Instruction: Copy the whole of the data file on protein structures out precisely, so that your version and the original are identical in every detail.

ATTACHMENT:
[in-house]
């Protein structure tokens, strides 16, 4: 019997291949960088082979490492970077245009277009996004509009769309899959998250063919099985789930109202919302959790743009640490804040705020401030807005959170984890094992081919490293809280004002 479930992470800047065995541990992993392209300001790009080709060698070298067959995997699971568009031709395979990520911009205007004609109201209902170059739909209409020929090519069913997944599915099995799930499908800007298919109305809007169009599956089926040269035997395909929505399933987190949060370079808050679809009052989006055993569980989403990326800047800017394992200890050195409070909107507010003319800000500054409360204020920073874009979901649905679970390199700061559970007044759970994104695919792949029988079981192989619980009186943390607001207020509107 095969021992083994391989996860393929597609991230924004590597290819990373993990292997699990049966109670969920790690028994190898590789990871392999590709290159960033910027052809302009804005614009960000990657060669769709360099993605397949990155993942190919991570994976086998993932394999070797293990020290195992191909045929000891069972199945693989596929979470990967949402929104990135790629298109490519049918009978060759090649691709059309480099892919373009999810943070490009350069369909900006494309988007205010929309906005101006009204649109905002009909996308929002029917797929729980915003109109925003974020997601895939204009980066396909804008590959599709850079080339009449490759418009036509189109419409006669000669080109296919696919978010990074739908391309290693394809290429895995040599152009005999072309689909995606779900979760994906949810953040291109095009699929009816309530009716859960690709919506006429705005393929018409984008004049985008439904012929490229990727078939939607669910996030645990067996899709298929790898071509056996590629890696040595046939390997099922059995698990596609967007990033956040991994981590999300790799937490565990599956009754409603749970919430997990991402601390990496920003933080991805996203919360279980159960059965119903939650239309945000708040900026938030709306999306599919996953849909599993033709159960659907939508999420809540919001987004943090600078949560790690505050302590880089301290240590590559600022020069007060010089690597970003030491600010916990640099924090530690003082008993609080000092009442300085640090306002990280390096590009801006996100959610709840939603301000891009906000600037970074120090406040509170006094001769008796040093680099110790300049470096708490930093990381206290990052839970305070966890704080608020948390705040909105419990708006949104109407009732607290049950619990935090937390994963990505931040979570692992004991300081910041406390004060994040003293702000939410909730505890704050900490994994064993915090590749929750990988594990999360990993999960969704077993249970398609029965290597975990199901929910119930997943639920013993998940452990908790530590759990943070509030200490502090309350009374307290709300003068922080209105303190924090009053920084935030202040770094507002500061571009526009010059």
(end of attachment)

[in-house]
């Protein structure tokens, strides 16, 4: 019997291949960088082979490492970077245009277009996004509009769309899959998250063919099985789930109202919302959790743009640490804040705020401030807005959170984890094992081919490293809280004002 479930992470800047065995541990992993392209300001790009080709060698070298067959995997699971568009031709395979990520911009205007004609109201209902170059739909209409020929090519069913997944599915099995799930499908800007298919109305809007169009599956089926040269035997395909929505399933987190949060370079808050679809009052989006055993569980989403990326800047800017394992200890050195409070909107507010003319800000500054409360204020920073874009979901649905679970390199700061559970007044759970994104695919792949029988079981192989619980009186943390607001207020509107 095969021992083994391989996860393929597609991230924004590597290819990373993990292997699990049966109670969920790690028994190898590789990871392999590709290159960033910027052809302009804005614009960000990657060669769709360099993605397949990155993942190919991570994976086998993932394999070797293990020290195992191909045929000891069972199945693989596929979470990967949402929104990135790629298109490519049918009978060759090649691709059309480099892919373009999810943070490009350069369909900006494309988007205010929309906005101006009204649109905002009909996308929002029917797929729980915003109109925003974020997601895939204009980066396909804008590959599709850079080339009449490759418009036509189109419409006669000669080109296919696919978010990074739908391309290693394809290429895995040599152009005999072309689909995606779900979760994906949810953040291109095009699929009816309530009716859960690709919506006429705005393929018409984008004049985008439904012929490229990727078939939607669910996030645990067996899709298929790898071509056996590629890696040595046939390997099922059995698990596609967007990033956040991994981590999300790799937490565990599956009754409603749970919430997990991402601390990496920003933080991805996203919360279980159960059965119903939650239309945000708040900026938030709306999306599919996953849909599993033709159960659907939508999420809540919001987004943090600078949560790690505050302590880089301290240590590559600022020069007060010089690597970003030491600010916990640099924090530690003082008993609080000092009442300085640090306002990280390096590009801006996100959610709840939603301000891009906000600037970074120090406040509170006094001769008796040093680099110790300049470096708490930093990381206290990052839970305070966890704080608020948390705040909105419990708006949104109407009732607290049950619990935090937390994963990505931040979570692992004991300081910041406390004060994040003293702000939410909730505890704050900490994994064993915090590749929750990988594990999360990993999960969704077993249970398609029965290597975990199901929910119930997943639920013993998940452990908790530590759990943070509030200490502090309350009374307290709300003068922080209105303190924090009053920084935030202040770094507002500061571009526009010059």